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Praise The Lard!! 3 Ways to Cook With This Healthy Fat

It wasn’t so long ago that I had a cupboard full of canola and vegetable oils, and a stick of margarine in the fridge.

Because those were the ‘healthy’ fats, right? That’s what everybody said we were supposed to eat!

But on this long journey to health, I’ve realized that those vegetable oils are evil! They’re full of Omega-6 fatty acids (not the good Omega-3s), they cause heart disease, obesity, and all sorts of health problems, and create tons of inflammation in our gut.

So then I switched to using olive oil and butter. Now that was a healthy choice! That’s the gold standard, the secret to longevity and perfect health!

So Called “Healthy Fats??”

Well imagine my despair when I learned that cooking with olive oil and butter is almost as bad as those vegetable oils I never use.

Yep, sauteeing, roasting and cooking at high temperatures with olive oil and butter creates free radicals – the same reason why we avoid vegetable oils at all costs.

Sheesh, what’s a mom to do when all I’m trying to do is keep my family healthy?

Luckily, someone mentioned a healthy cooking fat before I lost all hope.

Lard, my new cooking oil!

At first I thought it was crazy – won’t lard make me fat? Isn’t it terrible for you?

Tub O’ Lard To The Rescue!

20 years ago I never would have imagined that I’d literally have a tub o’ lard on my countertop at all times!

lard-pic-2-2016

 

I use lard in nearly all of my cooking – it has a mild, bacony flavor and makes every dish stand out because it lends a rich, depth of flavor that you can’t get with any other cooking oil.

But I totally understand how overwhelming it can be to get started with this because I didn’t know what to do either with my first jar of homemade lard, so I’ve got a quick video for you showing 3 different ways I cook with lard

Click on the video below to learn –

3 ways lard will make your life easier, tastier, and healthier:

 

Watch the Video And See How To —

  1. Use it for frying
    If you haven’t had eggs scrambled in lard you haven’t lived! Every morning for the past several years my family starts their day with a couple scrambled eggs and they stay full and satisfied till lunch – just heat a pan on the stove, put a spoonful of lard in the pan until it melts, and add your eggs.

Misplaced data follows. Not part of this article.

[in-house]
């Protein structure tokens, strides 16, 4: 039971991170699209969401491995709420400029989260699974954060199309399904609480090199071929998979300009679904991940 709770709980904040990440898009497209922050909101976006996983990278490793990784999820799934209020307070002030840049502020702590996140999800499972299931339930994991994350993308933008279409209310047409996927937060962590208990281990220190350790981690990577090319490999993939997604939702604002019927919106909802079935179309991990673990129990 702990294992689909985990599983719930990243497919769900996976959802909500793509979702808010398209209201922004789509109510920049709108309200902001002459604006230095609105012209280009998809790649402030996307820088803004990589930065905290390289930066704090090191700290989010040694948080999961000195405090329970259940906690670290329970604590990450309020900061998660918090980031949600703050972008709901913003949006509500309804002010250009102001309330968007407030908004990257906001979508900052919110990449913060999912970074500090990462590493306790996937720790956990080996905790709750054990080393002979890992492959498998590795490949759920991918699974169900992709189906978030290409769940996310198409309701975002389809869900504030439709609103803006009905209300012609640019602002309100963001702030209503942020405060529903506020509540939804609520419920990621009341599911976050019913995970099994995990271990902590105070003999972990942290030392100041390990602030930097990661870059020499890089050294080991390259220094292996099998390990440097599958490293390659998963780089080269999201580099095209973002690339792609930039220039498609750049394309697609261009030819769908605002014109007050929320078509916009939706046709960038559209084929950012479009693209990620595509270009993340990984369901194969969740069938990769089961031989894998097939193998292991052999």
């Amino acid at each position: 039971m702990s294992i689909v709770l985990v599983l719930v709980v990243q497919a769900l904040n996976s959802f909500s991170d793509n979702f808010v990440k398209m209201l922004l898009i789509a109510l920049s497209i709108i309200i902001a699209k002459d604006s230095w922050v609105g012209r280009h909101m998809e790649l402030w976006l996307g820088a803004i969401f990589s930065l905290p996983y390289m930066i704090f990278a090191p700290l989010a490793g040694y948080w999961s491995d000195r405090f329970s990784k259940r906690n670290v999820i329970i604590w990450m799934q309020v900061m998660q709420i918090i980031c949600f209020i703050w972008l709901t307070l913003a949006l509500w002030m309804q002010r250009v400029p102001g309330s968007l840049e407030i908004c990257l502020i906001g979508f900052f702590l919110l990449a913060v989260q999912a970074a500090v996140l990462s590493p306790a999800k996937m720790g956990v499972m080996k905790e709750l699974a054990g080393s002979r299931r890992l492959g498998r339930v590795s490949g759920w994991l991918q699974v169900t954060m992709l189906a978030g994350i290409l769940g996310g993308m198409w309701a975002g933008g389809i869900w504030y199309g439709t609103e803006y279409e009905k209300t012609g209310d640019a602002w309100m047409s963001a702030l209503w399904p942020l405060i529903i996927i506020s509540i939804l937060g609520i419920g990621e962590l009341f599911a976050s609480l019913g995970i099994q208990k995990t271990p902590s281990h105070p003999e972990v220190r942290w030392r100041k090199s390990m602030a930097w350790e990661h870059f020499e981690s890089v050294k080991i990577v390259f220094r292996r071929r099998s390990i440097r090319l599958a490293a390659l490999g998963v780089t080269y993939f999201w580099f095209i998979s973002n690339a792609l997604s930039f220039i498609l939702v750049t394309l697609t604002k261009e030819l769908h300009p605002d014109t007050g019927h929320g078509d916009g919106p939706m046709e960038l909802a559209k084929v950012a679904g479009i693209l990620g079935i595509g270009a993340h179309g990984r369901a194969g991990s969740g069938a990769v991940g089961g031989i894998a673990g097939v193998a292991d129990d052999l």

2. Sauteing
    Same for sauteing vegetables or cooking sausage or ground beef. It’ll add a subtle, rich flavor (it won’t make everything taste like bacon!)Lard is made for cooking at high temperatures so it melts easily and won’t burn. It makes for easy cleanup, too, because it makes a strong non-stick layer on the pan.
  3. Roasting
    Most nights I keep dinner simple, just toss some vegetables in a baking dish and roast them in the oven and adding some lard to the roasting pan or tossing vegetables and meat in lard first will crisp it up so nicely without making it greasy.It makes the crispiest, tastiest chicken skin ever.  If you only use lard for one thing, it’s this!! Whenever you roast a whole chicken, rub the entire bird in melted lard – I show you how in the video.Then when you pull it out of the oven, you’ll have delicious, drool-worthy lightly browned, crispy skin.

I hope you’ll try one of these tasty techniques and then let me know how it turned out!!

We have the cutest little jars of lard in our Farm Store right now!  All from our own pastured pigs so we know it’s packed with Vitamin D, too.

Much love,

Charlotte

 

 

Go on a Virtual Tour of the Farm Store!

{ 2 comments… add one }
  • Garry Weil December 16, 2016, 11:41 pm

    Great video! I wanted to ask if the lard leaves a “lard taste” when cooking with it?

    Thanks

    • Charlotte Smith December 26, 2016, 6:34 pm

      Hey Garry, so glad you liked the video!

      If you make it from truly pastured pork fat like ours, it will only have a mild taste. It’s so delicious!!

      You can usually tell right away if lard is not from pastured hogs because it will have a much stronger ‘lard taste’.

      Enjoy and happy holidays! 🙂

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